China saw a record trade surplus in July, with exports climbing 14.5% YOY, the fastest pace in 15 months. That’s double the 7.2% rate in June and roundly beating market expectations. “Some analysts attributed the export spurt to delayed shipments caused by recent volatility in the yuan which may not sustain,” Reuters said. Imports fell 1.6%, leaving the country with a record trade surplus of $47.3 billion for the month, the wire said.

U.S. non farm productivity rebounded more strongly than expected in the second quarter, putting a lid on wage pressures and giving the Federal Reserve room to keep interest rates low for a while. The Labor Department said on Friday productivity increased at a 2.5 percent annual rate after contracting at a revised 4.5 percent pace in the first quarter, which was the fastest decline since the fourth quarter of 1981. Productivity, which measures hourly output per worker, was previously reported to have declined at a 3.2 percent rate in the first three months of the year. Economists had forecast productivity rising at a 1.5 percent rate in the April-June period.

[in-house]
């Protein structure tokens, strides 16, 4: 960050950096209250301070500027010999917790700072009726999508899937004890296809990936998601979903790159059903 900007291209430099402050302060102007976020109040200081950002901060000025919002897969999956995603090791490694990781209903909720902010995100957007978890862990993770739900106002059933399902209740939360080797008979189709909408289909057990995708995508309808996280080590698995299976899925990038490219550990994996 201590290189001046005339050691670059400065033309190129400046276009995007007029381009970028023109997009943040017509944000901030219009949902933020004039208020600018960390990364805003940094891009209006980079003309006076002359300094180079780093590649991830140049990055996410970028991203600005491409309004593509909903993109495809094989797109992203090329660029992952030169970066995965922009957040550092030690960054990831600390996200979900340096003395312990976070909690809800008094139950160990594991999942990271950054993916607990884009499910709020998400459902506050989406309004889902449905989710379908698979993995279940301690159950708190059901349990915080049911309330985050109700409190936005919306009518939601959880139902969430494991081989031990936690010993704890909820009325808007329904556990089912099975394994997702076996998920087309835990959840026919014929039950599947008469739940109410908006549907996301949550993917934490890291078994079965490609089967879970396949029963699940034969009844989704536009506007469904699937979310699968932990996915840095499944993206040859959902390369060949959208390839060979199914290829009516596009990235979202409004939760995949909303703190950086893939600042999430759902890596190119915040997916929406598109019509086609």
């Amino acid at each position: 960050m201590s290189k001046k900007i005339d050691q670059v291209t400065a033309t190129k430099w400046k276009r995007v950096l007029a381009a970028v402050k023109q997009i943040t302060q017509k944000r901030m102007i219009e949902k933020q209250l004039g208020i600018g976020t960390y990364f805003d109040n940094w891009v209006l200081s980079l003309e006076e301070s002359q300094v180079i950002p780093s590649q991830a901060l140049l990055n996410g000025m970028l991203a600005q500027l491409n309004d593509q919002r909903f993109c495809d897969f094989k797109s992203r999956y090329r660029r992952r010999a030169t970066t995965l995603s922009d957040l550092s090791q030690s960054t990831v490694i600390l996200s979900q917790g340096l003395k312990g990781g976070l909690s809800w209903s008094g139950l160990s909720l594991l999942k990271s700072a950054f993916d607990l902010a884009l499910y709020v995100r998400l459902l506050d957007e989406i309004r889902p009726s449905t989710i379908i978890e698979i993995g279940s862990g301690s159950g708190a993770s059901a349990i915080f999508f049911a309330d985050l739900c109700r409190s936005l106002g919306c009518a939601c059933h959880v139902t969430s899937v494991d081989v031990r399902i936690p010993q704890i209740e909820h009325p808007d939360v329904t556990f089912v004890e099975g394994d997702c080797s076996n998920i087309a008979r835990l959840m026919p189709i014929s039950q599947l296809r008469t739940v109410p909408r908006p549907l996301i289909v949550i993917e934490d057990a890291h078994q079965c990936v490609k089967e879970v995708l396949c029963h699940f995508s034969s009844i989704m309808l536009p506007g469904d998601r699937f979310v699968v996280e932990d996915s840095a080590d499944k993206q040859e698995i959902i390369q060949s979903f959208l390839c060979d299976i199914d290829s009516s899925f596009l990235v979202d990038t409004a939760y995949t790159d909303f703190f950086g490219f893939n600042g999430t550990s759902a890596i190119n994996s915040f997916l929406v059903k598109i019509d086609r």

U.S. wholesale inventories rose less than expected in June, which could have an impact on the growth estimate for the second-quarter. The Commerce Department said on Friday wholesale inventories increased 0.3 percent after a downwardly revised 0.3 percent gain in May. Economists polled by Reuters had expected stocks at wholesalers to rise 0.6 percent in June after a previously reported 0.5 percent increase the prior month. Wholesale inventories in June were held back by a decline in automobiles and nondurable goods. Sales at wholesalers rose 0.2 percent after increasing 0.7 percent in May. There were declines in sales of nondurable goods, hardware and apparel.

Author: Kevin Lane